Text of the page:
Before I get too carried away with this topic — I want to save it for a review of an amazing book I’m reading right now about this very issue — I will do the “picture is worth a thousand words” thing. I’ll even throw in a video, so that must be worth a few more words! 

There’s a way in which we can turn reading to our kids into a task, something good we know we should do but only one in a long list if things we need to “get done.” We might even have our phones out and check them on the sly. But our kids notice everything. And when we do this, we forfeit a wonderful way to relate with and have a conversation with our kids, and reinforcing this way of always being “somewhere else,” even with our kids, whom we love very much.

Truly reading with or to your kids is an activity that requires a lot of care, wouldn’t you say? (I’m finding a way to connect each week’s photo challenge to reading!) Here’s a picture of Pastor Ed Kang reading to the kiddos during he and Kelly’s recent visit down to our Gracepoint Riverside & Irvine churches.

Photo and video credit to Kelly Kang, who you can tell from the video is trying to get some love from Kaylee on behalf of Anna. 🙂
And here is a video of the actual “slightly” paraphrased reading from Shel Silverstein’s classic The Giving Tree.

The Giving Tree – as read by Uncle Pastor Ed from hemilykim on Vimeo.

I know we all live busy lives, but when you set aside some time to spend reading with or to your kids, I want to encourage you to be *ALL THERE*. That means you’ll have to put away your devices and open yourself to the possibility of some conversation! I promise, your email and text messages will still be there afterwards. 🙂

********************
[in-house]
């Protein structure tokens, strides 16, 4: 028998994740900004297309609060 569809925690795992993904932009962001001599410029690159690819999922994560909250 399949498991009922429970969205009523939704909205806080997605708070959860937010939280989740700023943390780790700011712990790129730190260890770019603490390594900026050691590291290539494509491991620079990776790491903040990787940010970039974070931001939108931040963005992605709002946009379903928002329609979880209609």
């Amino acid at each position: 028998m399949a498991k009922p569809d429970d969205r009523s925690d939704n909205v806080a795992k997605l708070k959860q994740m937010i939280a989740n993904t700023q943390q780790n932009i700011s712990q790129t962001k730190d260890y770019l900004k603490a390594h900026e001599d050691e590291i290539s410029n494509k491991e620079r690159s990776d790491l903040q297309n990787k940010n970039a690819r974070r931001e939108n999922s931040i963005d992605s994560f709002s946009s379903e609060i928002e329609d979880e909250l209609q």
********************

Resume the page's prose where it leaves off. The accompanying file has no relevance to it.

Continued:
Do you have any fond memories of reading with your kids? Or being read to by your parents, or others? How about thoughts on The Giving Tree…do you think it deserves all the hype? Share your thoughts!

Blog Rec: Breakpoint’s Youth Reads

Many parents throughout our Gracepoint churches ask me about social issues in books, what age is appropriate for a specific title, and so forth. Part of my job is to stay up on these things and communicate with you regarding new books* and trends in youth literature and culture. But for some of you who are interested and have the time to read up on your own, I will recommend websites and blogs from time to time.

Today I want to let you all know about Youth Reads, a column housed on the Breakpoint website.


There you’ll find reviews, recommendations, and polls, and more.

You may have read or heard the recent Breakpoint Commentary by Eric Metaxas. In it he references a book that was reviewed on Youth Reads. Reviews do consider things like sexual ethics, mental health issues, religion and worldview issues, and diversity in YA literature from a Christian perspective.

*Yep, I am aware that the new Rick Riordan book comes out tomorrow. I will do my best to read it super fast so I can provide a review of what will hopefully be an original series that doesn’t merely graft his character archetypes into the next mythology (this time Norse).